• The tightening up, and greater clarity, in the validation checks performed on the input data sequence.
  • The addition of the square out process came from the thinking more clearly, and deeply, on the processing of ragged input data. Specifically, I realised that what the transformation resulted in when processing ragged data was unacceptable. The output from a ragged input would have broken the rows swapped to columns conceptual model of the transform. The pivot transformation applied to input data without the square out resulted in data from row ending up in the wrong columns. This realisation resulted in the implementation of the square out process.

The result of these modifications is a ‘better’ implementation of the pivot transformation. The formulation of the input argument is clearer. The output from the extension method is significantly more robust. This increase in robustness comes from the introduction of the square out process that addresses the problems that ragged input data brought.

Observations from the Implementation

There were a number of ‘discoveries’ (they were always there, but I found them and had a use for them) in the standard Linq extension methods. These Linq extension methods included:

The conclusion and observation I would draw, is that no matter how well you think you know the .Net Framework library, there is still more to useful classes and methods to find. Microsoft unremittingly is adding to my ‘voyage of discovery’ through the .Net Framework. Microsoft keeps C# .Net environment relevant to the emerging challenges in the IT industry, by adding new features to the .Net Framework library, and the C# language, with every new version of the C# .Net environment. For me, this only adds to the ‘fun’ of using C# .Net, there seems that there is always something new to learn how to use effectively.

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Parallel Load CSV Data Using SqlBulkCopy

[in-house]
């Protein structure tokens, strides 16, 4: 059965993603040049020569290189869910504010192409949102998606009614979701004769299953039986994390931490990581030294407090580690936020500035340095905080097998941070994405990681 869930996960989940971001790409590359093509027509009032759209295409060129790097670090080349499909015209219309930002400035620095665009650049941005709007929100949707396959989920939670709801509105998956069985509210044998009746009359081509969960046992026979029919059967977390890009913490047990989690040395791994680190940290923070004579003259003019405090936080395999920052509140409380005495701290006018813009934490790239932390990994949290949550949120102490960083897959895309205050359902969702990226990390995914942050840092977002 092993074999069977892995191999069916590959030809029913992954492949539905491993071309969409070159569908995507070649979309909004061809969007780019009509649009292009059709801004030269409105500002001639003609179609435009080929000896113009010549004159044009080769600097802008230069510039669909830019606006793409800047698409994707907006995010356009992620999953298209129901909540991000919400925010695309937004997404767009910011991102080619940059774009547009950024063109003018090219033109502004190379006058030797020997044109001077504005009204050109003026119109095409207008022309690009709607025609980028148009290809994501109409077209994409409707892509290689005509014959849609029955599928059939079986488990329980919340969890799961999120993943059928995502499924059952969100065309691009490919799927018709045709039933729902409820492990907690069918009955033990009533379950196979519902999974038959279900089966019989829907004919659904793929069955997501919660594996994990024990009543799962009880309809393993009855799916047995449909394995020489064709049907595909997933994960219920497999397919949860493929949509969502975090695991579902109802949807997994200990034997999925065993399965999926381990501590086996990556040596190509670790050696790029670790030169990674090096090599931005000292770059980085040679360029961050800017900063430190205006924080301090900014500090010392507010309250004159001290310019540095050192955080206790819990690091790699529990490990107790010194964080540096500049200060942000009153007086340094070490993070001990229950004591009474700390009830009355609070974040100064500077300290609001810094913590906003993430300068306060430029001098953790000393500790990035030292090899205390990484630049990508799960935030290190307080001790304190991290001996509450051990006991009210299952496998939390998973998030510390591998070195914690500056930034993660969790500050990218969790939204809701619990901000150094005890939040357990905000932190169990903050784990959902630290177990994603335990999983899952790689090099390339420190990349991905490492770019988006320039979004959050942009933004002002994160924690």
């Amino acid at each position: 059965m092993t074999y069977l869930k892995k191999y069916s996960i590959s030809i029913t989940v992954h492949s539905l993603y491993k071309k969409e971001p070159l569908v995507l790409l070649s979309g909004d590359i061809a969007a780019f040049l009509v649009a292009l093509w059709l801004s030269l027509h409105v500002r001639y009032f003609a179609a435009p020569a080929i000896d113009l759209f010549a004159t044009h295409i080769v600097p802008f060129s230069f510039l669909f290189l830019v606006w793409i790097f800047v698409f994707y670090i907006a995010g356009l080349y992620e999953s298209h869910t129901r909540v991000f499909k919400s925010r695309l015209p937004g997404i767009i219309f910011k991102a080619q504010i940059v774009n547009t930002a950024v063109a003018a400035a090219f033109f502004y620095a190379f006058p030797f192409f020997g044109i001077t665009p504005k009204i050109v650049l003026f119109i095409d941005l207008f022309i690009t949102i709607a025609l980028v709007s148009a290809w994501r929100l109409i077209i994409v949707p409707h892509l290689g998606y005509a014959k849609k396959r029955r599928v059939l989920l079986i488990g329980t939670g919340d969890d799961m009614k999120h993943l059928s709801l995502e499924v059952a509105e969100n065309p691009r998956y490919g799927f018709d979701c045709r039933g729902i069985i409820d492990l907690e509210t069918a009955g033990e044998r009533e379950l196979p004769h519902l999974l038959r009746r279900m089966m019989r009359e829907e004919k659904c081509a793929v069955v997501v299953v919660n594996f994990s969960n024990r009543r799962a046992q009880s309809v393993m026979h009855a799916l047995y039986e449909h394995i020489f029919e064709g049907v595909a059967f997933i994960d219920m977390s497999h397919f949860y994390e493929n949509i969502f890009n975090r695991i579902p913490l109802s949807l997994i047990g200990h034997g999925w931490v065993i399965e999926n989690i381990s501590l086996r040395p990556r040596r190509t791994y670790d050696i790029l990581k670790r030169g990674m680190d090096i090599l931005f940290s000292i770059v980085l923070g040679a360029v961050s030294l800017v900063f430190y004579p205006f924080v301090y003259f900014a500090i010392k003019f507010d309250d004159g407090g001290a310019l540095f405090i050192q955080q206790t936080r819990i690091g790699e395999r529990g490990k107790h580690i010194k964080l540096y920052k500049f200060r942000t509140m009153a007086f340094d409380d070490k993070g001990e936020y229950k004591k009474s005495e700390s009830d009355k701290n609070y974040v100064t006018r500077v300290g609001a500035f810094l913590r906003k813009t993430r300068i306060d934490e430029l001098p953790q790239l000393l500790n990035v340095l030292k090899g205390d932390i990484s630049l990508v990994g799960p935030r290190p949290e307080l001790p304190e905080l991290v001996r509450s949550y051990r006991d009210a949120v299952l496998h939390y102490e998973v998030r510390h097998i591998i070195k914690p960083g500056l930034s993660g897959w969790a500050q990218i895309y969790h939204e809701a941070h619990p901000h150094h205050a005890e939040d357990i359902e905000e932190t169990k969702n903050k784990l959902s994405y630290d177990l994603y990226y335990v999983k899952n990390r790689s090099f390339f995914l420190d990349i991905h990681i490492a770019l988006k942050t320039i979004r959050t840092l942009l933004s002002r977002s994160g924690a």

Preface

I have been trying do decide whether to split the following content over more than one post, or just as one big post. I have decide to post the all of the content in one blog post. As a result this blog post will contain:

  • The key technologies which support the implementation.
  • The discussions of the implementation. This will include as many illustrations as I can muster, and text.
  • The key features of the implementation,
  • The complete source code for the implementation.

My rational for posting this as a single article, is that one post is easier to read. This is probably more of a technical article, rather than a blog pots. It is my belief that blog posts tend to be briefer in length than this will end up. I hate articles that go over multiple pages, you just settle in to reading on the topic, and are reading and then you have to go and click the link to get to the next page. This strategy probably works well for sites where the site generate income for each add shown, and generating page views equals more revenue.

There are no “hard and fast” rules for blogging. Apart from one, which is the “golden rule”, that rule is “give the reader what they want”. If you came here to read about how to load in parallel to Sql Server using SqlBulkCopy, then that is what your going to receive.

Introduction

This article presents an implementation of parallel loading to Sql Server using the SqlBulkCopy class. This implementation make use of some of the new feature in C# 4.0 and the .Net 4.0 Framework.

Implementation Objectives

There were a number of objectives I had in mind when I started to develop this implementation. These objectives included:

  • Refreshing an implementation which I had made a while ago (before C# 4.0) which used System.Threading.Thread as the vehicle to parallelise loading of data to SQL Server.
  • Trying to smooth out the IO waits that a load process incurs, with more effective caching of data. The IO waits which a load process incurs come in from two sources, the first is one this implementation attempts to address, the second is one which it cannot. These two sources of IO waits are:
    1) The reading of the input CSV files from disk, be that local or network.
    2) The IO overhead communicating with SQL Server.
  • Using Parallel LINQ to make the data loading process happen in parallel. The load process can be viewed as an arbitrary set of files which need to be loaded into a symmetrical set of table. Having an arbitrary set of files (file names in this case), lends itself letting Parallel LINQ data partition the iteration over that set of file names into as many Tasks as the machine can support. This maybe, not what the designers of Parallel LINQ had in mind when they built it, but it has worked for me.
  • Using the Consumer Producer Pattern, and the BlockingCollection Class to implement the “pipe” between the separate tasks which makes up the implementation.
  • Using Task Class, which is new in .Net 4.0 Framework. The idea behind using the Task Class, and using Parallel LINQ, was to let the .Net Framework manage some of the tasks created (those it does under the covers to support Parallel LINQ), scheduling of all of the tasks, and all of the management of the Tasks. Generally, I was trying to produce, and think I have succeeded, in producing a parallel loading implementation without “customary” thread management code.